What Size Arrows For a 60 Recurve Bow?

Starting archery can be challenging. There are various factors to keep in mind such as length and weight that must be considered when finding suitable arrows.

Before beginning, you need to know your draw length. To do so, stand with arms outstretched and have someone measure the distance from one fingertip to another.

Arrow Length

When purchasing arrows, length is of paramount importance. This factor determines how far back your bow can reach and also affects accuracy. Archer paradox is a phenomenon in which an arrow temporarily bends when released, decreasing accuracy and leading to inconsistent results on target. Longer arrows tend to experience this more frequently, potentially leading to unpredictable and often unexpected results on target. In order to determine your perfect arrow length, visiting a professional bow shop where an experienced coach or store employee can precisely measure your draw length would be optimal. If this isn’t feasible, alternative methods of getting an approximation include measuring the length of your longest finger or nocking an uncut full-length arrow and having someone mark its location on the riser during full draw can provide some estimates of its length.

Spine rating, or stiffness of an arrow shaft, should also be taken into account when choosing arrows. To find an appropriate spine rating for yourself or a 60 recurve bow, refer to either its manufacturer’s spine chart or consult an experienced bow coach or pro shop. Spine is especially crucial when shooting fixed-blade broadheads which require deeper penetration than field points.

Weight of an ArrowWhen selecting an arrow, weight should also be considered carefully; its speed and distance depend on it. Experienced archers usually opt for lighter than their draw weight arrows because these fly faster and are more accurate. But hunters might prefer heavier arrows so as to penetrate further into an animal.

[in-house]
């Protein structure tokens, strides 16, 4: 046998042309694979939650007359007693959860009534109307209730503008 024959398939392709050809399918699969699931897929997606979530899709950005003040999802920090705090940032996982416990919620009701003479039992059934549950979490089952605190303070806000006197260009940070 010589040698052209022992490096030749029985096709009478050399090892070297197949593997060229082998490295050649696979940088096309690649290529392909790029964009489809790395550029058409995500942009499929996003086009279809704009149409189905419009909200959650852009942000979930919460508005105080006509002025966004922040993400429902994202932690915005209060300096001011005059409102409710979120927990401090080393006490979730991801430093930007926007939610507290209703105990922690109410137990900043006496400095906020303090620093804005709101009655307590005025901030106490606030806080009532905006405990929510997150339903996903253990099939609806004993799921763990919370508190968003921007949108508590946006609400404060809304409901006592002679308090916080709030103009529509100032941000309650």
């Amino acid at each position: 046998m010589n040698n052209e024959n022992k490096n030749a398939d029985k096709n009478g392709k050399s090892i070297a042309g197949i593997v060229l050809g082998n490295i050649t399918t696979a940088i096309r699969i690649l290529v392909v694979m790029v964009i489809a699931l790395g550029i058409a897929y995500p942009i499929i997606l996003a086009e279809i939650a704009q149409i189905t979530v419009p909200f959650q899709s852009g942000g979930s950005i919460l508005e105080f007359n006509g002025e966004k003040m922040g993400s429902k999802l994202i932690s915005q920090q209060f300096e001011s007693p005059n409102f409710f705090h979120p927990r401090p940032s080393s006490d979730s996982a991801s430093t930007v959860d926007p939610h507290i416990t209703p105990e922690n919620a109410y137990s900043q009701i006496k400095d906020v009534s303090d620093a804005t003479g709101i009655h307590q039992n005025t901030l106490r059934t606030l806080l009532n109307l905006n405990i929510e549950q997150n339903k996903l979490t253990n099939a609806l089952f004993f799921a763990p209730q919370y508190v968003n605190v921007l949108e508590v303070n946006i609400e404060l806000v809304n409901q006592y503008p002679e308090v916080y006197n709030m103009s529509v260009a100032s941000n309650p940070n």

Carbon arrows are often the preferred option when it comes to recurve bows. Their lightweight construction, durability and safety advantages over fiberglass ones make them the ideal choice for target practice and competitions alike. Furthermore, these glue-free arrows make repairs or replacement easier while being compatible with most recurve bows.

Spine Rating

The spine (or stiffness) of an arrow determines its degree of in-flight flexing during flight, which impacts aiming and trajectory. Spine ratings are determined using a numbering system based on shaft size – larger numbers indicate stiffer arrows. Arrow manufacturers provide spine charts to help shooters select an arrow suitable for their equipment – too stiff may fall off during draw while too flexible may not fly properly.

Finding the appropriate spine depends on several factors, including your arrow’s length, point weight and manufacturer recommendations. For instance, Gold Tip suggests using a 500 spine arrow when shooting from a 60 pound bow with 100 grain points on 27 inch arrows; generally longer arrows need stiffer spines than shorter ones and higher bow poundages require stiffer arrows than lower ones.

When selecting an arrow, it’s also essential to keep in mind that its spine can be altered by adding or subtracting weight at its front end. A heavier point will weaken its spine while adding lighter heads will stiffen it up.

Spine can also be affected by an arrow’s weight, which can be altered through addition or subtraction of fletchings, nocks, and inserts. Many archers make the mistaken assumption that changing their spine alone is enough to adjust overall weight; in reality this method should also work when combined with changing points or inserts on an arrow.

Keep in mind that your arrow shaft must be at least an inch longer than your draw length or else it won’t reach the arrow rest when drawn. For shooting with a compound bow, this typically means using an arrow of at least 29 inches long; but that could vary depending on where on the riser you want the arrow to sit at full draw. When using spine charts to monitor this information accurately it’s essential that standardized charts based on actual deflection data are consulted instead of simply trusting what manufacturers’ marketed spine sizes alone.